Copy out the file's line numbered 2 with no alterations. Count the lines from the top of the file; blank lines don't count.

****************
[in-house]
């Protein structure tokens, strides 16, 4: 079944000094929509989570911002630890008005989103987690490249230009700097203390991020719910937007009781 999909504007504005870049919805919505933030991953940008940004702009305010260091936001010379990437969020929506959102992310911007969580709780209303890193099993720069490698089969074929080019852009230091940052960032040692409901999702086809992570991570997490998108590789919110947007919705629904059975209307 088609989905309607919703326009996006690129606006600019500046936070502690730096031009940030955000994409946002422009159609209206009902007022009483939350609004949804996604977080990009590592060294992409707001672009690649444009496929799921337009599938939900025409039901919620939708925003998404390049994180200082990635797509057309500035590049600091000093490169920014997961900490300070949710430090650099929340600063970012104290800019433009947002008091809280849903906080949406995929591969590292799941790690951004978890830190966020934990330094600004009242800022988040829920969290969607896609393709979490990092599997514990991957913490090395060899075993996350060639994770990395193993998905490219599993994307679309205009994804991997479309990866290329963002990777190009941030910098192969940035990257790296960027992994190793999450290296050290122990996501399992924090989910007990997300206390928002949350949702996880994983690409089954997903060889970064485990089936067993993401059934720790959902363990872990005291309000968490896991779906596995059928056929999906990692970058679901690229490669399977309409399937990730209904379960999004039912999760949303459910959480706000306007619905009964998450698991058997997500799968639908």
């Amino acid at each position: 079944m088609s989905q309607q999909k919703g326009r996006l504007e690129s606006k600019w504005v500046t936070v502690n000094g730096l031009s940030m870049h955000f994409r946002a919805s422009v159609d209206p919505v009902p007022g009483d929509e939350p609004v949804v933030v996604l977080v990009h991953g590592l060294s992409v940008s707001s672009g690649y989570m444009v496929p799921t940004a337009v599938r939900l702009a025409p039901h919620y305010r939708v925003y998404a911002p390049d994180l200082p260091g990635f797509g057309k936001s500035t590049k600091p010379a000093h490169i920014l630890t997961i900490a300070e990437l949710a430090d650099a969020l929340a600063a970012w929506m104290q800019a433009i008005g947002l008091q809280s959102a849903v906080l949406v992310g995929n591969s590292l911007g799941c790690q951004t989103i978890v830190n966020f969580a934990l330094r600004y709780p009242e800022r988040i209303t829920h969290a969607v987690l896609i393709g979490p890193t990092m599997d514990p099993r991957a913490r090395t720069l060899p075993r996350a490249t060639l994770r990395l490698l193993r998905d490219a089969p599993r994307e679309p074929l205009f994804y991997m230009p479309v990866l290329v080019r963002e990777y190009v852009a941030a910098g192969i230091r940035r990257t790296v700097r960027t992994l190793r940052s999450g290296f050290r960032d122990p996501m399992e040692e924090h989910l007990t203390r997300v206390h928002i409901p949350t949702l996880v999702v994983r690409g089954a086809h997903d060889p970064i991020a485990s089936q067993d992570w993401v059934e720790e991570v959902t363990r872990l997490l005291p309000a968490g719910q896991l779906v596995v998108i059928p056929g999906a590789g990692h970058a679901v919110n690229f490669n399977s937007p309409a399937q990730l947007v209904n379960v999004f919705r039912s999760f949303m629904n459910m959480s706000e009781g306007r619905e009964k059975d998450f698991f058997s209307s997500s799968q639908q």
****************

């Protein structure tokens, strides 16, 4: 079944000094929509989570911002630890008005989103987690490249230009700097203390991020719910937007009781 999909504007504005870049919805919505933030991953940008940004702009305010260091936001010379990437969020929506959102992310911007969580709780209303890193099993720069490698089969074929080019852009230091940052960032040692409901999702086809992570991570997490998108590789919110947007919705629904059975209307 088609989905309607919703326009996006690129606006600019500046936070502690730096031009940030955000994409946002422009159609209206009902007022009483939350609004949804996604977080990009590592060294992409707001672009690649444009496929799921337009599938939900025409039901919620939708925003998404390049994180200082990635797509057309500035590049600091000093490169920014997961900490300070949710430090650099929340600063970012104290800019433009947002008091809280849903906080949406995929591969590292799941790690951004978890830190966020934990330094600004009242800022988040829920969290969607896609393709979490990092599997514990991957913490090395060899075993996350060639994770990395193993998905490219599993994307679309205009994804991997479309990866290329963002990777190009941030910098192969940035990257790296960027992994190793999450290296050290122990996501399992924090989910007990997300206390928002949350949702996880994983690409089954997903060889970064485990089936067993993401059934720790959902363990872990005291309000968490896991779906596995059928056929999906990692970058679901690229490669399977309409399937990730209904379960999004039912999760949303459910959480706000306007619905009964998450698991058997997500799968639908």